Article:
Studying Can Be MURDER
Studying is perhaps the only sphere for which “murder” can have a positive connotation. That’s because the term serves as an acronym for a study system employed by many meticulous learners: mood, understand, recall, digest, expand and review. Here’s an explanation of the system and how it works.
This refers to creating the right environment for effective study. Of course, finding an appropriate setting for studying is a personal affair. People have to employ the things that work best for them, and individuals being individuals, this will fluctuate wildly. But no matter your preference, the main thing to keep in mind is concentration — the ideal environment will be one you hardly even notice as you study.
First, consider the location itself and your own immediate reaction to it. Is there a great deal of external stimuli around to distract you (TV, Internet, other people, etc.)? What you’ll be using to study also influences where you’ll be doing it. Think about what tools and materials you’ll need to use most during that time. Generally speaking, you shouldn’t have more than the bare necessities, as too much stuff can drive you to distraction.
You’re bound to come across some unfamiliar topics and terms as you study a new subject. When you find yourself not comprehending a particular concept while reading a print or virtual resource, make a note of it and move on.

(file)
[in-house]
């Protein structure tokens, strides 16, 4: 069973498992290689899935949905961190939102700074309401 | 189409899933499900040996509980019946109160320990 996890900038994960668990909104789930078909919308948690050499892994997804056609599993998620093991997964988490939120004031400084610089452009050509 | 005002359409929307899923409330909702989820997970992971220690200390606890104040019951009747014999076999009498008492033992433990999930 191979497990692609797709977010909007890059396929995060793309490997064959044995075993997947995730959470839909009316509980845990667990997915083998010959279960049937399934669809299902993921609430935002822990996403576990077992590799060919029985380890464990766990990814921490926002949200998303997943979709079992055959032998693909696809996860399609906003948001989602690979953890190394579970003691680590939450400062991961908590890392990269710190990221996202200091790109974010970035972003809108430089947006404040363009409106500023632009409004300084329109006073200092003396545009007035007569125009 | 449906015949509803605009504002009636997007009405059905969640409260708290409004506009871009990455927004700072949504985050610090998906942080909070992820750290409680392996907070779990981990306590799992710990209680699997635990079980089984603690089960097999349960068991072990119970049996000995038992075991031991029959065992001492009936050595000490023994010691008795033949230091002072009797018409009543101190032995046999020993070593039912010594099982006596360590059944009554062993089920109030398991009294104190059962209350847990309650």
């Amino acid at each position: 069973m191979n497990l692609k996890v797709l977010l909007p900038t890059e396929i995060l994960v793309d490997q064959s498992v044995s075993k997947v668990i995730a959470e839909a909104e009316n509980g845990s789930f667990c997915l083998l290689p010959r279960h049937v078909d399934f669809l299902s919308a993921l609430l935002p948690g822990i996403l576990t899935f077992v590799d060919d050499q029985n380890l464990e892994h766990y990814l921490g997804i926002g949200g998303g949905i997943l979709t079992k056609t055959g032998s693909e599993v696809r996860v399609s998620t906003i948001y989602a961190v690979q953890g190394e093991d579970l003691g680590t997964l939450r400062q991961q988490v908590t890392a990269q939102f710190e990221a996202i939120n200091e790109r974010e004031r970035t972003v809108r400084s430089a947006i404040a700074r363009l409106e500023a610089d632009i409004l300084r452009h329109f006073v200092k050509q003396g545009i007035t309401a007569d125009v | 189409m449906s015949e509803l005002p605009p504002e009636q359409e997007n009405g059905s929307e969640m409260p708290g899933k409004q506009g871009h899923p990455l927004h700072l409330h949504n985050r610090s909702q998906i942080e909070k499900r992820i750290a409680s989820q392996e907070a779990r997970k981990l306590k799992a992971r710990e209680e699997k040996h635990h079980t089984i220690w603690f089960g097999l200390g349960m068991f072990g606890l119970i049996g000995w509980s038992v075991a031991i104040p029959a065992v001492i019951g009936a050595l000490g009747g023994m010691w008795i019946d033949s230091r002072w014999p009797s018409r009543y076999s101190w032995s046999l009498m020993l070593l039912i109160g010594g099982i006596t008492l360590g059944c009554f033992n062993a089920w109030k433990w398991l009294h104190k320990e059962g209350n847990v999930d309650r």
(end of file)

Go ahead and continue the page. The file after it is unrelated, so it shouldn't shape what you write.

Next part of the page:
Also, keep a dictionary on hand so you can look up unknown words, understand them in their context and then move on to the next point. If the terms are so technical or cutting-edge that they won’t be found in a standard unabridged dictionary, try to find some kind of technology reference book that explains the ones you don’t understand.
After you’ve finished going through the material, try to remember as much of it as you can. Even better, see how much you can write down in your own words. If you’re having trouble recollecting the information — or worse, are drawing a blank — go back to the first step and start over.
Once you’ve recalled what you know, revisit the stuff you didn’t quite get. Go back and re-read the terms and concepts you had trouble with to see if you can make sense of it. If not, try to find another source or a knowledgeable expert who can explain it better.
Once you’ve got all that down, move to broaden your knowledge of the topic even further by thinking critically about it. Proponents of the MURDER system recommend starting out with three rhetorical questions:
- If I could speak to the author, what questions would I ask or what criticism would I offer?
- How can I apply this material to what I am interested in?
- How could I make this information interesting and understandable to others?
Finally, consider everything you’ve learned in a final review session. Although this obviously includes the topic (or topics) you studied, it also constitutes an evaluation of what study techniques and strategies you used and how well those worked. Figure out what suits you best and throw out the rest.